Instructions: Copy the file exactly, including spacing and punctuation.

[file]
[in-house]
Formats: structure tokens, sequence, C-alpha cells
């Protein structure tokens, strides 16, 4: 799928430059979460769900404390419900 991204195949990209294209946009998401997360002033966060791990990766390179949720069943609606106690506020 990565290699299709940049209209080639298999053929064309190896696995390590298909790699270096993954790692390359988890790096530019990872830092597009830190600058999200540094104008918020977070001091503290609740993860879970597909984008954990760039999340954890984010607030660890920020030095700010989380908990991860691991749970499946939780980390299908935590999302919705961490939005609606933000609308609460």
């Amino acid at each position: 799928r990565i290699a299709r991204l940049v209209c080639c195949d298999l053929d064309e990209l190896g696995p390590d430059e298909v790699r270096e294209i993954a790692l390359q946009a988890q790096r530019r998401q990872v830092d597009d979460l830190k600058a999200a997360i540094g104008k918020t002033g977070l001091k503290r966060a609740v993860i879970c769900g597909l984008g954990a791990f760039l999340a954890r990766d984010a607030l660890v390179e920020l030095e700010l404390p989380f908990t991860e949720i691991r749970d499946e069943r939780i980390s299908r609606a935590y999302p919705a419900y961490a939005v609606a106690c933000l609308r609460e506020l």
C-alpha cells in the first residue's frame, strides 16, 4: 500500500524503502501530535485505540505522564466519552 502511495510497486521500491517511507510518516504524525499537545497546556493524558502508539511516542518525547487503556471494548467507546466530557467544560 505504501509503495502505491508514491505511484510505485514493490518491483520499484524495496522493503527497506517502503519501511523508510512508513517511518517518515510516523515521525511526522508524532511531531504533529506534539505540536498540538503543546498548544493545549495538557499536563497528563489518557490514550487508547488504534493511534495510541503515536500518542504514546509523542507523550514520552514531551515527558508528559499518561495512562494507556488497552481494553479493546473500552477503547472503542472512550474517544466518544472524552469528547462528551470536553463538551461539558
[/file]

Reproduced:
[in-house]
Formats: structure tokens, sequence, C-alpha cells
């Protein structure tokens, strides 16, 4: 799928430059979460769900404390419900 991204195949990209294209946009998401997360002033966060791990990766390179949720069943609606106690506020 990565290699299709940049209209080639298999053929064309190896696995390590298909790699270096993954790692390359988890790096530019990872830092597009830190600058999200540094104008918020977070001091503290609740993860879970597909984008954990760039999340954890984010607030660890920020030095700010989380908990991860691991749970499946939780980390299908935590999302919705961490939005609606933000609308609460």
């Amino acid at each position: 799928r990565i290699a299709r991204l940049v209209c080639c195949d298999l053929d064309e990209l190896g696995p390590d430059e298909v790699r270096e294209i993954a790692l390359q946009a988890q790096r530019r998401q990872v830092d597009d979460l830190k600058a999200a997360i540094g104008k918020t002033g977070l001091k503290r966060a609740v993860i879970c769900g597909l984008g954990a791990f760039l999340a954890r990766d984010a607030l660890v390179e920020l030095e700010l404390p989380f908990t991860e949720i691991r749970d499946e069943r939780i980390s299908r609606a935590y999302p919705a419900y961490a939005v609606a106690c933000l609308r609460e506020l």
C-alpha cells in the first residue's frame, strides 16, 4: 500500500524503502501530535485505540505522564466519552 502511495510497486521500491517511507510518516504524525499537545497546556493524558502508539511516542518525547487503556471494548467507546466530557467544560 505504501509503495502505491508514491505511484510505485514493490518491483520499484524495496522493503527497506517502503519501511523508510512508513517511518517518515510516523515521525511526522508524532511531531504533529506534539505540536498540538503543546498548544493545549495538557499536563497528563489518557490514550487508547488504534493511534495510541503515536500518542504514546509523542507523550514520552514531551515527558508528559499518561495512562494507556488497552481494553479493546473500552477503547472503542472512550474517544466518544472524552469528547462528551470536553463538551461539558